Old-Age, Survivors and Disability Insurance In FY 2007, OASDI outlays will increase by $31 billion, or 5.6 percent, over FY 2006. This increase is attributable primarily to the annualized effect of the January 2006 4.1 percent costof-living adjustment (COLA) and the effect of the estimated 2.6 percent COLA payable beginning in January 2007. Additionally, the number of individuals receiving benefits under the Social Security programs is expected to increase by 819,000. Combined OASDI Trust Fund income will grow by about $43 billion in FY 2007 and will be $779 billion or 133 percent of yearly outlays. As in the FY 2006 Mid-Session Review, this budget reflects the President’s policy for establishing and phasing in personal accounts. In the first year of the accounts, contributions will be capped at four percent of Social Security taxable earnings, up to a $1,100 limit in 2010, increasing by $100 each year through 2016. The Budget also describes the benefits of progressive indexing, which the President has embraced. Progressive indexing would provide for indexing the future benefits of the highest wage workers to inflation while providing for a higher rate of benefits growth for lower-wage workers.

OASDI OVERVIEW
(Dollars in millions) FY 2005 Actual Outlays OASI Benefits DI Benefits Other
1

FY 2006 Enacted $454,922 $90,644 $9,581 $555,147

FY 2007 Estimate $479,022 $97,521 $9,644 $586,187 -$190

+/+$24,100 +$6,877 +$63 +$31,040 -$190

$430,375 $83,765 $9,158 $523,298

TOTAL OUTLAYS (Current Law) Proposed Legislation TOTAL OUTLAYS (Proposed Legislation) Income OASI DI TOTAL, INCOME (Current Law)

$523,298

$555,147

$585,997

+$30,850

$600,069 $96,764 $696,833

$633,677 $101,848 $735,525

$671,509 $107,089 $778,598

+$37,832 +$5,241 +$43,073

1

“Other” includes administration, beneficiary services, payments to the Railroad Retirement Board, and demonstration projects.

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SOCIAL SECURITY ADMINISTRATION

FISCAL YEAR 2007 BUDGET

OASDI Program Data Social Security pays monthly cash benefits to retired and disabled workers and their dependents, and to survivors of deceased workers. Benefits are financed by payroll taxes paid by employees, employers, and the self-employed, interest on the trust funds, and income taxes on higher income retirees. The table below provides information on Social Security beneficiaries, benefit payments and the payroll tax.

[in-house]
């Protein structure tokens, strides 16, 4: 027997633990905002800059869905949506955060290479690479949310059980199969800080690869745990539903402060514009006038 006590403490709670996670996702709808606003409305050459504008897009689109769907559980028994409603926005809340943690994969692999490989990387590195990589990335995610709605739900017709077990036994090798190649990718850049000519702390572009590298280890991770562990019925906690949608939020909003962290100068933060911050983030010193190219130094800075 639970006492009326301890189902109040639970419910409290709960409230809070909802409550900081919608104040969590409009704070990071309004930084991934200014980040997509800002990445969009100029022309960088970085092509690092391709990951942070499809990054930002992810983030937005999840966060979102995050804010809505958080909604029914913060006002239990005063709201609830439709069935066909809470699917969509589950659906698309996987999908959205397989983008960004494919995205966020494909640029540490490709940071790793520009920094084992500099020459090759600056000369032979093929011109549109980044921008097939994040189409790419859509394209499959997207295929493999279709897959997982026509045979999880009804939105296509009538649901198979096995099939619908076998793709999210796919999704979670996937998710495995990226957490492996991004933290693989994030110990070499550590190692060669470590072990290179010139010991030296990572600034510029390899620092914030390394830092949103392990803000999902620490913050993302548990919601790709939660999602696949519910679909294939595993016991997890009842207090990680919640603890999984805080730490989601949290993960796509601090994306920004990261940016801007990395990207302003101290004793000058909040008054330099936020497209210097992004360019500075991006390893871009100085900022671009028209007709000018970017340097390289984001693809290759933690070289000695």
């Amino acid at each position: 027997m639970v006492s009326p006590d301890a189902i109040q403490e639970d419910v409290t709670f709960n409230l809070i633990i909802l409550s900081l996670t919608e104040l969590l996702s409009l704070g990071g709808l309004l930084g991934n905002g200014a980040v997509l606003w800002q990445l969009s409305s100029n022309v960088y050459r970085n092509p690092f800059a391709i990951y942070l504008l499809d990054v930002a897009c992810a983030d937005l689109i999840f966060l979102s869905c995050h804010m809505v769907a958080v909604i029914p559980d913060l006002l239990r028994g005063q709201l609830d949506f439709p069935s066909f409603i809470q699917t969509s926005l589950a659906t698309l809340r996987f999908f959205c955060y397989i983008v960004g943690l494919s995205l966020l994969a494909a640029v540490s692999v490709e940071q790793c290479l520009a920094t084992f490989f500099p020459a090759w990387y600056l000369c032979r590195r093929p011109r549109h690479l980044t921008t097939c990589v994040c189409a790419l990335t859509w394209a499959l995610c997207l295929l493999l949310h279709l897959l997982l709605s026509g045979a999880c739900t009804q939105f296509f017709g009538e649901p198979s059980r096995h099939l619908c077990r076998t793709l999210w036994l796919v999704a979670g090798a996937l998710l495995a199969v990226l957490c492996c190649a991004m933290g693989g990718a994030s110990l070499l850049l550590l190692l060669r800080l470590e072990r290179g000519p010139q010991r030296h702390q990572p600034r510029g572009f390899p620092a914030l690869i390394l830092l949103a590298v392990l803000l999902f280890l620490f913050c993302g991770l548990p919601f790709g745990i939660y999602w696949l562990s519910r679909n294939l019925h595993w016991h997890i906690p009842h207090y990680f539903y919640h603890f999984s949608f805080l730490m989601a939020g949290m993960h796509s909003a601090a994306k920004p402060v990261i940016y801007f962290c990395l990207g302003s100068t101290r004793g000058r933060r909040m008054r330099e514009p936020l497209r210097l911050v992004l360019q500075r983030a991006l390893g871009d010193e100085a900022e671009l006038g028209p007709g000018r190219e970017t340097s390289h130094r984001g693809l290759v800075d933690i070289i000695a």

OASDI BENEFICIARY and BENEFITS OVERVIEW
Calendar Year 2005 Projected COLA Payable in January Taxable wage base (Maximum earnings recorded) FICA tax rate (Employers and employees each, excluding 1.45% Hospital Insurance (HI) portion) SECA tax rate (Self-employed, excluding 2.9% HI portion) 2.7% $90,000 6.20% 2006 4.1% $94,200 6.20% 2007 2.6% $98,700 6.20% +$4,500 --+/-

12.4%

12.4%

12.4%

---

Fiscal Year
FY 2005 Actual Average Number of Beneficiaries OASI DI TOTAL, Beneficiaries (in thousands) Average Monthly Benefit Retired Worker Disabled Worker $950 $887 $994 $928 $1,032 $961 +$38 +$33 39,844 8,054 47,898 40,262 8,424 48,686 40,762 8,743 49,505 +500 +319 +819 FY 2006 Enacted FY 2007 Estimate +/-

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SOCIAL SECURITY ADMINISTRATION

FISCAL YEAR 2007 BUDGET

Legislative Proposals Related to OASDI The Administration has several proposals that will strengthen, improve the integrity, and expand efficiency of the OASDI program. • Require full-time attendance at an educational institution as a condition of entitlement for children’s benefits beginning at age 16. This proposal recognizes the importance of continuing education, and changing the policy to age 16 will further encourage eligible children to remain in school. • Allow SSA the ability to independently verify whether beneficiaries have pension income from employment not covered by Social Security. This proposal would eliminate the current selfreporting burden on individuals and will improve payment accuracy. The law requires that Social Security benefits be reduced in such cases, recognizing, in effect, that these pensions are designed as a substitute for Social Security. • Eliminate the one-time lump sum death benefit of $255. This one-time payment no longer provides a meaningful monetary benefit for survivors and is normally less than one month's survivor benefits. Administrative dollars saved will be redirected to higher priority activities beginning in FY 2007. • Simplify the current, complicated Worker’s Compensation reduction to disability benefits by having a uniform offset that would affect all future beneficiaries for a period not exceeding five years. This simplified offset will reduce erroneous DI payments and the burden on claimants in making large repayments, as well as reduce SSA’s administrative costs.

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SOCIAL SECURITY ADMINISTRATION

FISCAL YEAR 2007 BUDGET

GENERAL FUND PROGRAMS
Supplemental Security Income In FY 2007, SSI outlays will decrease by $851 million or 2.1 percent from FY 2006. Estimates of current benefits are driven by the number of recipients eligible for monthly payments and the amount of the monthly payments. Even though the number of recipients will increase by 188,000, the total benefit payments will decrease because the number of monthly payments in FY 2006 will be 12 compared to only 11 in FY 2007. SSI monthly payments are normally paid on the first of the month. However, when the first of the month is on a weekend or holiday, the payment is made on the preceding business day. The October 1, 2006 (Sunday) payment will be made on Friday, September 29, 2006. This will result in 12 SSI payments for FY 2006 and 11 payments in FY 2007. FY 2005 had 13 monthly payments because October 1, 2005 fell on a Saturday.